I am trying to troubleshoot an issue where I only have tcpdump available on an appliance. I want to use tcpdump to filter web traffic, and only display traffic containing certain strings.

I do the following:

tcpdump -nei eth0 -X | grep "something interesting"

The output is a hexview with 16 bytes pr line. I cannot grep this data, as the data is presented on multiple lines.

Is there a way for tcpdump to present the captured data on a single line? This would make it possible to use grep to find interesting packets.

  • 1
    well, I can't test this right now but if you have multiple lines you could do | tr -d '\n' or grep -C 3 to get some lines before and after
    – barlop
    Jun 10, 2014 at 11:50
  • @barlop, grep -C sort of works, but unreliable, as I never know how many lines up the header will be, and I will not see the lines below the match. The tr command trancates all the output to 1 line, so its a bit too much. Jun 10, 2014 at 14:29
  • The following wouldn't be grep, but tcpdump can match strings by hex which is essentially grep without any regex. You can specify an offset. I have this jotted down in a file (done with windump but I that's just a windows version of tcpdump so assume tcpdump) tcpdump -nXr zfile "tcp[32:4] = 0x47455420"
    – barlop
    Jun 10, 2014 at 14:39
  • related: How to process/pipe TCPDUMPs output in realtime
    – bain
    Dec 19, 2019 at 11:56

6 Answers 6


For those like you who cannot use ngrep, here's how to use awk to make the tcpdump output of packet contents grepable.

First some sample output as provided by tcpdump -x, in order to present the task ahead:

$ tcpdump -xr dump.pcap 2>/dev/null
12:04:59.590664 IP > UDP, length 370
        0x0000:  4500 018e 0000 4000 fa11 7625 0a11 0e5d
        0x0010:  efc2 0109 c741 c741 017a 6f28 1120 2020
        0x0020:  3337 3030 3039 3031 3835 3635 3430 3130

And this is the copy-and-pastable awk script you can pipe the output to

awk '{ if (match($0, /^[0-9]/, _)) { printf (NR == 1 ? "%s " : "\n%s "), $0; fflush() } else { sub(/^\s+0x[0-9a-z]+:\s+/, " "); gsub(" ", ""); printf "%s", $0 } } END { print ""; fflush() }'

in order to get the following, grepable output

12:04:59.590664 IP > UDP, length 370 4500018e00004000fa1176250a...
12:04:59.590798 IP > UDP, length 370 4500018e00004000fa11760f...

Below is a commented version of above script:

awk '{
    # if this is a header line
    if (match($0, /^[0-9]/, _)) {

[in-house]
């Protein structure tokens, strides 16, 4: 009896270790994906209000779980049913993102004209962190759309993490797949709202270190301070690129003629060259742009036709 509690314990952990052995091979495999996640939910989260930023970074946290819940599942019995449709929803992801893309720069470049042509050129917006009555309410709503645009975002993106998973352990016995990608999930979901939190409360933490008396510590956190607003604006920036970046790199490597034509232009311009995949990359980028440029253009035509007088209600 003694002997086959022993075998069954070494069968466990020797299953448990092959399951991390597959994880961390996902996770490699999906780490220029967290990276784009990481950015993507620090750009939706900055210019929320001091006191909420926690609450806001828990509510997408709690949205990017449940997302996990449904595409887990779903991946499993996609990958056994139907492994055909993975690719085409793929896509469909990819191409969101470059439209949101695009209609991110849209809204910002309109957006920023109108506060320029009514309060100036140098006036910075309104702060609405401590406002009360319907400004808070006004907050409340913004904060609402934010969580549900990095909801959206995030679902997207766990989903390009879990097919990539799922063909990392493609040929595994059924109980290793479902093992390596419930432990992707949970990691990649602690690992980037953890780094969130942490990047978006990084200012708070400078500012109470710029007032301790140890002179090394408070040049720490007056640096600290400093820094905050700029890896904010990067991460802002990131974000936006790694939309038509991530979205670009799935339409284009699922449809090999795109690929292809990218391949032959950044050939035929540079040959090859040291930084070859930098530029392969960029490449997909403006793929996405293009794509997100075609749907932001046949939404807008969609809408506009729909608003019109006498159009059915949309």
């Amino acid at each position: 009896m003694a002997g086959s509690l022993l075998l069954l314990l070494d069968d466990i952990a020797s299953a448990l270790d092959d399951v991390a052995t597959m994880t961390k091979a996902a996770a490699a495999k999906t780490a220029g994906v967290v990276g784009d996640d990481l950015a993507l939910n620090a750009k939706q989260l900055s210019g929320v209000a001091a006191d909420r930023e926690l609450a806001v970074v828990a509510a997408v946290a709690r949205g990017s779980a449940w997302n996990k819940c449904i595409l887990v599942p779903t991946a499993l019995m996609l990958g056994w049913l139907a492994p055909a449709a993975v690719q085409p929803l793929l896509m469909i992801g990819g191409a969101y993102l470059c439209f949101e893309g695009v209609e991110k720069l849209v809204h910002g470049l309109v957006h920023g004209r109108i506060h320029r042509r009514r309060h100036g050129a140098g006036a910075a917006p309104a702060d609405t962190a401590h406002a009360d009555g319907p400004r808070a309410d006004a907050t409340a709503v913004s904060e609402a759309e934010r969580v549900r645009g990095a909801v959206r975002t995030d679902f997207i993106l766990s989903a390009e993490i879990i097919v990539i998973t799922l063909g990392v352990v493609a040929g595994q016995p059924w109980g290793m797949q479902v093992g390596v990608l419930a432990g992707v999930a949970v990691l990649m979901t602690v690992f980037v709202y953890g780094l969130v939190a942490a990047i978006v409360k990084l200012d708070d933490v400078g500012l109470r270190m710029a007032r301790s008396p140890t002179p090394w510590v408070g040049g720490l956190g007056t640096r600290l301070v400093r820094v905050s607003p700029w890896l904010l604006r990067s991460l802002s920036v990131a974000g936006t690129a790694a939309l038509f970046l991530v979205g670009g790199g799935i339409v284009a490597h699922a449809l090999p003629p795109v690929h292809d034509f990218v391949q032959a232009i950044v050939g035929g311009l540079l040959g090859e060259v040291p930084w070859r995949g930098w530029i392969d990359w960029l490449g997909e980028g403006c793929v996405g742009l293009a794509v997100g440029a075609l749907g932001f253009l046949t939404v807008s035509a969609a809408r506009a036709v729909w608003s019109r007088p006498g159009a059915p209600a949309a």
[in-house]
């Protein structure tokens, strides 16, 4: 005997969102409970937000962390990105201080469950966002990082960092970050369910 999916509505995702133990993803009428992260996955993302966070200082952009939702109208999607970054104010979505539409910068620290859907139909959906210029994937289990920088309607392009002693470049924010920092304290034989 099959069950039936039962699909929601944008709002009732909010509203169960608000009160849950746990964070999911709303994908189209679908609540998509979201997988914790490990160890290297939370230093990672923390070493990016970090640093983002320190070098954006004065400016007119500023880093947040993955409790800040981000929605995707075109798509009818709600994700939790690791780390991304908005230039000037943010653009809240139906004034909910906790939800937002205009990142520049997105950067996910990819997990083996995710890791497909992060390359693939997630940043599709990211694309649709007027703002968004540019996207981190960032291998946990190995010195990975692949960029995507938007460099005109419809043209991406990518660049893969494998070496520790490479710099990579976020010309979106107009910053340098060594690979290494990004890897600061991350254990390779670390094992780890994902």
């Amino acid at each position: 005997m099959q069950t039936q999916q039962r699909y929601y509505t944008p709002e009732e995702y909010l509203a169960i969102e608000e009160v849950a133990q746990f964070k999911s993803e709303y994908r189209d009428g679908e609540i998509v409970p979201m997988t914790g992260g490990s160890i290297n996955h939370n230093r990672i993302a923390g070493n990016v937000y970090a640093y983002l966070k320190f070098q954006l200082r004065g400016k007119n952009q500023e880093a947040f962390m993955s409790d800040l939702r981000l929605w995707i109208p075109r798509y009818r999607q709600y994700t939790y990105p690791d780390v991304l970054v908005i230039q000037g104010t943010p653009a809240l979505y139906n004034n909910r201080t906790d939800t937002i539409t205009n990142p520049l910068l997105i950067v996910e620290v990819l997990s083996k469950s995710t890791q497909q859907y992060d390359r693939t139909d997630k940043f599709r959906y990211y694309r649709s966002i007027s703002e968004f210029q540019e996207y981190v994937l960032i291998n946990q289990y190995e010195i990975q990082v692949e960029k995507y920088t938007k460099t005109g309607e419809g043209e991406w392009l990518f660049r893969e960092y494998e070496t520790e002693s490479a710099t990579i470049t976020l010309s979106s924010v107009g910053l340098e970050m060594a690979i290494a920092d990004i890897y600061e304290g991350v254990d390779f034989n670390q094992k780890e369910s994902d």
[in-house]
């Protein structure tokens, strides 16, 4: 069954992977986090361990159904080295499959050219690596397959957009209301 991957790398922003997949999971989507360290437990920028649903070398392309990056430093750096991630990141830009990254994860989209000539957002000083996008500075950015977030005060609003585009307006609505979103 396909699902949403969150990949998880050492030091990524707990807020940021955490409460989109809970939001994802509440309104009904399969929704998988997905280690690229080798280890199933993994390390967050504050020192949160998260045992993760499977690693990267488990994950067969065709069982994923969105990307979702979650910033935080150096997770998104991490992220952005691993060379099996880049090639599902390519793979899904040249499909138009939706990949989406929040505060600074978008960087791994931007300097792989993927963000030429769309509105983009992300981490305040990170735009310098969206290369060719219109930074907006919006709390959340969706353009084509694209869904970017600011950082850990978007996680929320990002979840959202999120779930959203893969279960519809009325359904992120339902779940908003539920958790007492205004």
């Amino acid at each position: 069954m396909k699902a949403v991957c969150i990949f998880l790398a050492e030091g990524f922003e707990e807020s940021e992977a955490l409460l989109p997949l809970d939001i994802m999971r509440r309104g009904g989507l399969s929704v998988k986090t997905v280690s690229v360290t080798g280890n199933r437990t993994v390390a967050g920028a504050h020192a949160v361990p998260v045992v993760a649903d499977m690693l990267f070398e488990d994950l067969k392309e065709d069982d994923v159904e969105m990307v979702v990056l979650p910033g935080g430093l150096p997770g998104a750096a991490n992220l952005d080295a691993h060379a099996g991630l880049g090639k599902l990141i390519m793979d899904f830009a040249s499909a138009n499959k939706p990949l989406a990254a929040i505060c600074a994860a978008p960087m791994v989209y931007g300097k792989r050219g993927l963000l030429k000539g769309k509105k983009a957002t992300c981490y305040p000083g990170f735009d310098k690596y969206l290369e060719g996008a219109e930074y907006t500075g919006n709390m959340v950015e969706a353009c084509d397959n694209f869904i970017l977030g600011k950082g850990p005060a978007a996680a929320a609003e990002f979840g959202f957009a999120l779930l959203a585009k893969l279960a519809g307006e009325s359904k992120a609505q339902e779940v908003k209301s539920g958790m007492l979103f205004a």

# print the header, but:

        # except for the first line,
        # we need to insert a newline,
        # as the preceding data lines will
        # have been stripped of theirs

        # we also append a space to
        # separate header info from the
        # data that will get appended
        printf (NR == 1 ? "%s " : "\n%s "), $0
        # enforce line-buffering
    # otherwise it is a data line
    else {
        # remove the data address
        sub(/^\s+0x[0-9a-z]+:\s+/, " ");
        # remove all spaces
        gsub(" ", "");
        # print w/o newline
        printf "%s", $0 
    # print final newline, as
    # the preceding data lines will
    # have been stripped of theirs
    print ""
    # enforce line-buffering

From the tcpdump manpage:

-A      Print each packet (minus its link level header) in ASCII.  Handy
        for capturing web pages.

Make sure you also use the -s 0 option to make sure the entire packet is displayed.

  • 1
    Thanks, but data is still presented at multiply lines - wherever the webpage has newlines in it. I have problem associating the header (and rest of data) with grepped output. Jun 10, 2014 at 11:52
  • I just realized why the tool is called awkward Nov 15, 2015 at 23:32

You may want to have a look at ngrep command:

ngrep -W single -d eth0 'regex to match' 'port 80'


  • -W single specifies single line formatting
  • regex to match means to only dump packets containing certain string.
  • 'port 80' is a pcap filter to only sniff packets from or to port 80
  • 1
    Would like to use ngrep, but there is no such tool - it is an appliance... Jun 10, 2014 at 14:30
  • ngrep is awesome. I was searching for hours which host is generating HTTP traffic to my host. With single sudo ngrep "GET .." found answer in minute. Sep 28, 2016 at 13:56

tcpdump -nei eth0 -l | grep "something interesting"

man 1 tcpdump: "-l Make stdout line buffered. Useful if you want to see the data while capturing it."


The reason your output is hex is the -X flag. Try:

tcpdump -ni eth1 | grep something_interesting

You will get dumped readable output right to the cli.

  • 2
    Yes, but it will not contain the content of the packet.
    – RalfFriedl
    May 31, 2019 at 20:36

I couldn't get the awk script to do what I wanted and ngrep would not work on an Ethernet over USB, so I wrote a small C program to join the lines output by tcpdump so they are grepable. It's at https://gitlab.com/dargaud/TcpDumpJoin

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